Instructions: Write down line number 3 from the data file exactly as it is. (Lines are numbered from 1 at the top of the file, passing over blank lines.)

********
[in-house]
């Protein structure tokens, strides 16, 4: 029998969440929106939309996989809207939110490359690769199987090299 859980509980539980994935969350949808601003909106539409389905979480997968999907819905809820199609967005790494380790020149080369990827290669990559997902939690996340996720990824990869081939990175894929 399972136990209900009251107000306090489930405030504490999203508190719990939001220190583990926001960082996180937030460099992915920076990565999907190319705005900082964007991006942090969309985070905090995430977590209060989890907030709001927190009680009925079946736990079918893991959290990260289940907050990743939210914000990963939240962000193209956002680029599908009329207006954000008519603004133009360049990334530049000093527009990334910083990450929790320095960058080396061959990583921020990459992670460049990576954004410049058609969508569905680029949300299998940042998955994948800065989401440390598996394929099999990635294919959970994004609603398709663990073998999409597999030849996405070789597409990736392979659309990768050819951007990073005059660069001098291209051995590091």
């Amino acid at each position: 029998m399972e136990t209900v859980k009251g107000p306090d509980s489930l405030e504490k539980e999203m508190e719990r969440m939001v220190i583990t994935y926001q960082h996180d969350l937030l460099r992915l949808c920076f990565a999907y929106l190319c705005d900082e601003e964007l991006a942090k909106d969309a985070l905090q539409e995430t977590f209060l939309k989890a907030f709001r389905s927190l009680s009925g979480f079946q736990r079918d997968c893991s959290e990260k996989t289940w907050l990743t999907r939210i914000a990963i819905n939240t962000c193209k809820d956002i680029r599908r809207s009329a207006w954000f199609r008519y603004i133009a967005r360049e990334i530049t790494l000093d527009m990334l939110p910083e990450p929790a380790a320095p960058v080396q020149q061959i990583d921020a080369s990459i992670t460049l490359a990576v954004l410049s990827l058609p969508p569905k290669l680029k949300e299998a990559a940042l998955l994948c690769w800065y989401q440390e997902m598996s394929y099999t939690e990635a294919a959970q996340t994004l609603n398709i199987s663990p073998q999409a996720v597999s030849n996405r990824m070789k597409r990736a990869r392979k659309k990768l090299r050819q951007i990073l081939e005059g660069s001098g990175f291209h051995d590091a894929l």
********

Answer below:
């Amino acid at each position: 029998m399972e136990t209900v859980k009251g107000p306090d509980s489930l405030e504490k539980e999203m508190e719990r969440m939001v220190i583990t994935y926001q960082h996180d969350l937030l460099r992915l949808c920076f990565a999907y929106l190319c705005d900082e601003e964007l991006a942090k909106d969309a985070l905090q539409e995430t977590f209060l939309k989890a907030f709001r389905s927190l009680s009925g979480f079946q736990r079918d997968c893991s959290e990260k996989t289940w907050l990743t999907r939210i914000a990963i819905n939240t962000c193209k809820d956002i680029r599908r809207s009329a207006w954000f199609r008519y603004i133009a967005r360049e990334i530049t790494l000093d527009m990334l939110p910083e990450p929790a380790a320095p960058v080396q020149q061959i990583d921020a080369s990459i992670t460049l490359a990576v954004l410049s990827l058609p969508p569905k290669l680029k949300e299998a990559a940042l998955l994948c690769w800065y989401q440390e997902m598996s394929y099999t939690e990635a294919a959970q996340t994004l609603n398709i199987s663990p073998q999409a996720v597999s030849n996405r990824m070789k597409r990736a990869r392979k659309k990768l090299r050819q951007i990073l081939e005059g660069s001098g990175f291209h051995d590091a894929l």